Tuesday, October 23, 2012
Actually Mr. Waeg, the reason why I write so carefully is that I actually was born left handed. When I was in kindergarten, I noticed that all the kids wrote with their right hands. The scissors were right handed, the way the tables were designed, everything. I lived in a right handed world. It was one morning when I was first learning my letters that I decided to become right handed: my elbow kept bumping into the girl next to me angering her; it wasn't the first time this kind of thing happened. So I decided to be like Pinnochio and cut the strings that fettered me: I would learn to be right handed.
It was painful. Trying to do everything with my right hand was extremely difficult. Even simple tasks like trying to eat with chopsticks would see me break out into a sweat, leaving me exhausted afterwards. But I had to do it, I had to overcome my disability. And I did. But even now I still write slower than most people, in fact many things take me more time, but at least I'm normal.
Ms. In, wouldn't the real fetter be the one in your mind which prevents you from being left handed?
A harsh look is cast across the room, but nothing more is said.
Thursday, October 4, 2012
"Mr. Waeg, could you help me? I'm trying to understand the difference between vary in, vary with, and vary among. Could you explain it please?"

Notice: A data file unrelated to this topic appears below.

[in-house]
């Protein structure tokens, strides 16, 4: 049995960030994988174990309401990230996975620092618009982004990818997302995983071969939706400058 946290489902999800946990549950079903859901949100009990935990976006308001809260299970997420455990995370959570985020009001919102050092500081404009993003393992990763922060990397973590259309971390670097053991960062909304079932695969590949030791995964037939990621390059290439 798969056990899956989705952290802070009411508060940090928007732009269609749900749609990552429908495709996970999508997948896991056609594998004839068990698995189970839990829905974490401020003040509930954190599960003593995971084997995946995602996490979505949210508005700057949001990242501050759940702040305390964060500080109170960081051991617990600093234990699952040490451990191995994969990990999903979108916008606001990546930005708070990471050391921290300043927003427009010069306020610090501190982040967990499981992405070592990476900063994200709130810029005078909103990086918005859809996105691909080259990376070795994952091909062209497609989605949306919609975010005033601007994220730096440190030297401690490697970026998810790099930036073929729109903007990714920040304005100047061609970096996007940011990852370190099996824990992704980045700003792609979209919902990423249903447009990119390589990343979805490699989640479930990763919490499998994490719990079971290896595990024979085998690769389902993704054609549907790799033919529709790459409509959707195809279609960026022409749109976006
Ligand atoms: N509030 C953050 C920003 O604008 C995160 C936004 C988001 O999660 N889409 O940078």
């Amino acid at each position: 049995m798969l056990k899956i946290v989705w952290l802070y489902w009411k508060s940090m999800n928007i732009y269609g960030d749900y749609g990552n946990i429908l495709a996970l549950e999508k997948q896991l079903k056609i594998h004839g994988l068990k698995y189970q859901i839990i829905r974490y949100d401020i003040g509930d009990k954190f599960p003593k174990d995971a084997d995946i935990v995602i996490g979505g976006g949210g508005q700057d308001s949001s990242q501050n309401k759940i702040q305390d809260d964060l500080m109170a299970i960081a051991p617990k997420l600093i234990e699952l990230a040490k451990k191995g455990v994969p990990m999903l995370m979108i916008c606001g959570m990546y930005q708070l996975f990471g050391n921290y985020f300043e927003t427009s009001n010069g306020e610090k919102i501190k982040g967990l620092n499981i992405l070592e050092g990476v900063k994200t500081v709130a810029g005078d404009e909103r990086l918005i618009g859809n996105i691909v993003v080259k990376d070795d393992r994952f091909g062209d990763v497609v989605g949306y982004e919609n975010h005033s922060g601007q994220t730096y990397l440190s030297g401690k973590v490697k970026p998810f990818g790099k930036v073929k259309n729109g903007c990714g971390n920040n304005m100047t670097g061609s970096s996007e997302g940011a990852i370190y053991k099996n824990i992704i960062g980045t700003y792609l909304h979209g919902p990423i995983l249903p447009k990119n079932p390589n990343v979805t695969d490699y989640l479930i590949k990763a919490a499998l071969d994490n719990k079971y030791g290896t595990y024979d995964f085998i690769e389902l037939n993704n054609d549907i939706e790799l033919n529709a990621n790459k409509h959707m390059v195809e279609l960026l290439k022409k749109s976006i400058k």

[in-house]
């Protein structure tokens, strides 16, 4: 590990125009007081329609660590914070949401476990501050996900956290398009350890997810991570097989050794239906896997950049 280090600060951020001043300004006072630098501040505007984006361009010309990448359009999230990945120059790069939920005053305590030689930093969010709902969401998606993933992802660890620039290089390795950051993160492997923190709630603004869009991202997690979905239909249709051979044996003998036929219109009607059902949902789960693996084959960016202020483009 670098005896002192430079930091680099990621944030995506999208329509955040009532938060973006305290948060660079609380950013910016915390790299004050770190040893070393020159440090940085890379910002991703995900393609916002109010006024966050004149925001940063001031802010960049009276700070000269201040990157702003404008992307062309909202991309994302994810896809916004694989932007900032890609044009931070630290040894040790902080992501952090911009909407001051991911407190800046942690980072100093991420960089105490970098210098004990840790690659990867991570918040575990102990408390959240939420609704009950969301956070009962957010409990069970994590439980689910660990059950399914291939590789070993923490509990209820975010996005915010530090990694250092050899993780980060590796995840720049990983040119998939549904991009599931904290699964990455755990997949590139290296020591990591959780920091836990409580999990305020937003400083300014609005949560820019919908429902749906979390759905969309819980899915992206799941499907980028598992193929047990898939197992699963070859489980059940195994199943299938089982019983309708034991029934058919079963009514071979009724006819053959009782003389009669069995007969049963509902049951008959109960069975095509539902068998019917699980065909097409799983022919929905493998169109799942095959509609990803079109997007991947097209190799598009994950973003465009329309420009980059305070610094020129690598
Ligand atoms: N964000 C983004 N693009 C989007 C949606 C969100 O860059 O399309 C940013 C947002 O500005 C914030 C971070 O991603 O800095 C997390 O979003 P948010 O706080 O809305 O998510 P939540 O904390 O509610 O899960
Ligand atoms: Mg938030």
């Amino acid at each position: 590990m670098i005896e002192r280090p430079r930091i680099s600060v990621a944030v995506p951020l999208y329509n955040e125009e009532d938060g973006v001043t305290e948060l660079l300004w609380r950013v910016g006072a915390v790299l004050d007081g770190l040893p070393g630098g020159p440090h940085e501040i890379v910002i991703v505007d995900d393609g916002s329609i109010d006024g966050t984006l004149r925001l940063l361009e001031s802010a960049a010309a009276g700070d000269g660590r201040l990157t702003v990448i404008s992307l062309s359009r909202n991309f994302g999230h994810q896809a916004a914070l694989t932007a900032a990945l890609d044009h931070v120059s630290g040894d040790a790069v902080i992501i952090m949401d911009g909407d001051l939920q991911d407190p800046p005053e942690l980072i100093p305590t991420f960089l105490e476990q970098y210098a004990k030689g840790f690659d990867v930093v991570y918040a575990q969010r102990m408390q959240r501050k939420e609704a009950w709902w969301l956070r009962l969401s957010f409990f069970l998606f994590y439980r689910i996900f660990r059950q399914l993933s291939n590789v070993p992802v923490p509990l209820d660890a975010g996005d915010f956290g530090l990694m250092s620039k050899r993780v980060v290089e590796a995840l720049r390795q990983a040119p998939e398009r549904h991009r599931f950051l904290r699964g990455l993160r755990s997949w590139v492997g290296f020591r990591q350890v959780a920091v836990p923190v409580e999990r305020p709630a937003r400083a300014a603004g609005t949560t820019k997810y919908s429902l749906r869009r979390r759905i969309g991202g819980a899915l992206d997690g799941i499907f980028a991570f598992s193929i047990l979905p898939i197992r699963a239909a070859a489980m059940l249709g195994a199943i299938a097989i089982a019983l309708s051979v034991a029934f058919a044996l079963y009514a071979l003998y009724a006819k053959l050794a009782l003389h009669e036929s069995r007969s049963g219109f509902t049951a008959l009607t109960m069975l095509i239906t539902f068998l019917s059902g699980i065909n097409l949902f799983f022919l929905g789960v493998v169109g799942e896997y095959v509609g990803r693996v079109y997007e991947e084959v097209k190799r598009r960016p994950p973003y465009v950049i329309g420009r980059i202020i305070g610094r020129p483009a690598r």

My initial reaction was to say no: it was lunch, and I was busy thinking about how to put together the girls' Halloween costumes; after lunch I had a pile of TPS reports to burn through. But I did a stoopid and actually thought about it, only to realize that I had no idea how to explain when to use each.
I mumbled through some half-assed explanation, gave some correct examples, but truly felt stumped, then like crap for being unable to explain it. I used to be an Englishee teacher after all, and due to my holding this job I should be able to explain the technicalities of even the most arcane grammar.
When I got home, I shared the story with June. She simply laughed and said "well, why can't you explain it? You're a waeg who used to be an English teacher, you should know."
I reminded myself of the mental note I made years ago to not talk about work stuff with June, in fact to just generally avoid talking to her about most things at all. Then I talked with the girls more about their Halloween costumes, helped the eldest sort out some of the settings on the electronic keyboard, and opened a bottle of Daepo.
It's almost done.
Time for a second.